And I did. Without hesitation.  I called him up, read him what he wrote, and asked for him to please describe what he meant when he said those things. “You weren’t meant to read that,” he said. I grilled him on what he knew about the soils, the cultivars, the humid temperate rainforest climate in this area… “How could you say those things about me without walking in these shoes, knowing this soil, growing these cultivars? You have never experienced these conditions. In your statements, are you implying that all is universal?” He was upset that I was sent that email. He appeased me, but later called me disrespectful. Which I was, because I stooped to his level. I regret stooping to his level.

After having that confrontational conversation, I made the decision to accept those who will always criticize me and doom me to failure. Hell, in time, I might also find room to love these people because they don’t understand. Maybe they are right. Maybe my work will never amount to anything. But I’m not giving up because these people think this way and have these opinions about me and my work. I’ve only just started and this is my life’s fire.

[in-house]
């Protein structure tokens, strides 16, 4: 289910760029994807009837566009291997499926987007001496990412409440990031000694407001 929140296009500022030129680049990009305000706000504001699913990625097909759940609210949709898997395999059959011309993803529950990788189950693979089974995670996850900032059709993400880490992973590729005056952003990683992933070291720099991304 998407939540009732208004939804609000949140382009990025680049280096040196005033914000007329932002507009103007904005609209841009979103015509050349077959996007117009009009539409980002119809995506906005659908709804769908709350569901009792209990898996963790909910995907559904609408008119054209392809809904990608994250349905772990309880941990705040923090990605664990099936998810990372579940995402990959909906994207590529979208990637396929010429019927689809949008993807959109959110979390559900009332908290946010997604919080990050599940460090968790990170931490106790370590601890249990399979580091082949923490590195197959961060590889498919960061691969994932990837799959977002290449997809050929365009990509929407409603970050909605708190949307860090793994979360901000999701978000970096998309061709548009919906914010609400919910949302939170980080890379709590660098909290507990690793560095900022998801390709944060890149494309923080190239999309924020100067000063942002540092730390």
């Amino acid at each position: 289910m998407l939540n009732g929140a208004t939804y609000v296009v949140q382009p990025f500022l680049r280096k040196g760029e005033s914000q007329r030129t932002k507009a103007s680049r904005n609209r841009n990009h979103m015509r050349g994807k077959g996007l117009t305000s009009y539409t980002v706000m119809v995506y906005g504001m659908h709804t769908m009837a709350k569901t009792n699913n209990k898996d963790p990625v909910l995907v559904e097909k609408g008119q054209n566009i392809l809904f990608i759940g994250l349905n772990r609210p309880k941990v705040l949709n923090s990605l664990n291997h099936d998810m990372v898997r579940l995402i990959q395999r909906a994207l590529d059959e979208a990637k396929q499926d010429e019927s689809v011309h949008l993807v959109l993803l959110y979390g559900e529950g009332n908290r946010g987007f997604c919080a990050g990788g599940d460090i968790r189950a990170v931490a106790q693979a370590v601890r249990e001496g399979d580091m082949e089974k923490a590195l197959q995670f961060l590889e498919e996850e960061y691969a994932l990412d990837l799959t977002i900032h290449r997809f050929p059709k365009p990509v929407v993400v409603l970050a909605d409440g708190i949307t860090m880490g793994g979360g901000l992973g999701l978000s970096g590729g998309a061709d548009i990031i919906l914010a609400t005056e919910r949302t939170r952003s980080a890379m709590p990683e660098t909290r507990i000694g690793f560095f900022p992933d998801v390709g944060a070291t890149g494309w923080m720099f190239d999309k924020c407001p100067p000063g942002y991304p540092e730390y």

Deep down inside of me, there is an unexplained energy that propels me forward with all of this and gives me a voice. It’s the same feeling I had 6 years ago when I was up in the tree, learning how to prune for the first time. It’s a purpose, as if every cell in my body thinks I should be doing this. I will keep learning from the landscapes and people around me. I’ll keep following my gut and trying to decipher why it steered me in that particular direction. I’ll do more fruit exploring in order to learn from the trees and the people who planted them 100+ years ago. I’m going to continue to ask hard questions, be insatiably curious, look beyond the orchards for solutions, and convince people to eat cosmetically blemished fruit (#eatuglyapples).

I’m prepared to fail terribly in pursuit of potentially valuable/viable horticulture gains.  With that, I put in my notice.  Lookout, world.

(we set a record this year for harvest, 7 tons per produceable acre. It was a good production year, but that number I just gave you, 7 tons per acre, was the amount we pressed. )